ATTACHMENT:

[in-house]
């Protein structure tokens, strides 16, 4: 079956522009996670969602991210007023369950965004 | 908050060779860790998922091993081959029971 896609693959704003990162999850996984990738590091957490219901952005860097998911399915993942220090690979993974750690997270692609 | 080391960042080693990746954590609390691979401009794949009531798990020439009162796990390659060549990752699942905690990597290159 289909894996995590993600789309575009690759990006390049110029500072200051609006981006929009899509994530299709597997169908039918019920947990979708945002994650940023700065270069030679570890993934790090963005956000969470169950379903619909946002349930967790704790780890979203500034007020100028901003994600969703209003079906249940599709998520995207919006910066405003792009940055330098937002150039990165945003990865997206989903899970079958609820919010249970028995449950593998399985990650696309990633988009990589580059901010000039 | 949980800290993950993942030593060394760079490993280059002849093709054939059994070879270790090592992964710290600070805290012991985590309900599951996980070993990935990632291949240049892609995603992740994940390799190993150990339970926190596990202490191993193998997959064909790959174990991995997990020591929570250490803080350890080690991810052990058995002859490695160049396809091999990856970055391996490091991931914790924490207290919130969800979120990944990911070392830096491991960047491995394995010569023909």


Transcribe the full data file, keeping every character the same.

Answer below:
[in-house]
């Protein structure tokens, strides 16, 4: 079956522009996670969602991210007023369950965004 | 908050060779860790998922091993081959029971 896609693959704003990162999850996984990738590091957490219901952005860097998911399915993942220090690979993974750690997270692609 | 080391960042080693990746954590609390691979401009794949009531798990020439009162796990390659060549990752699942905690990597290159 289909894996995590993600789309575009690759990006390049110029500072200051609006981006929009899509994530299709597997169908039918019920947990979708945002994650940023700065270069030679570890993934790090963005956000969470169950379903619909946002349930967790704790780890979203500034007020100028901003994600969703209003079906249940599709998520995207919006910066405003792009940055330098937002150039990165945003990865997206989903899970079958609820919010249970028995449950593998399985990650696309990633988009990589580059901010000039 | 949980800290993950993942030593060394760079490993280059002849093709054939059994070879270790090592992964710290600070805290012991985590309900599951996980070993990935990632291949240049892609995603992740994940390799190993150990339970926190596990202490191993193998997959064909790959174990991995997990020591929570250490803080350890080690991810052990058995002859490695160049396809091999990856970055391996490091991931914790924490207290919130969800979120990944990911070392830096491991960047491995394995010569023909």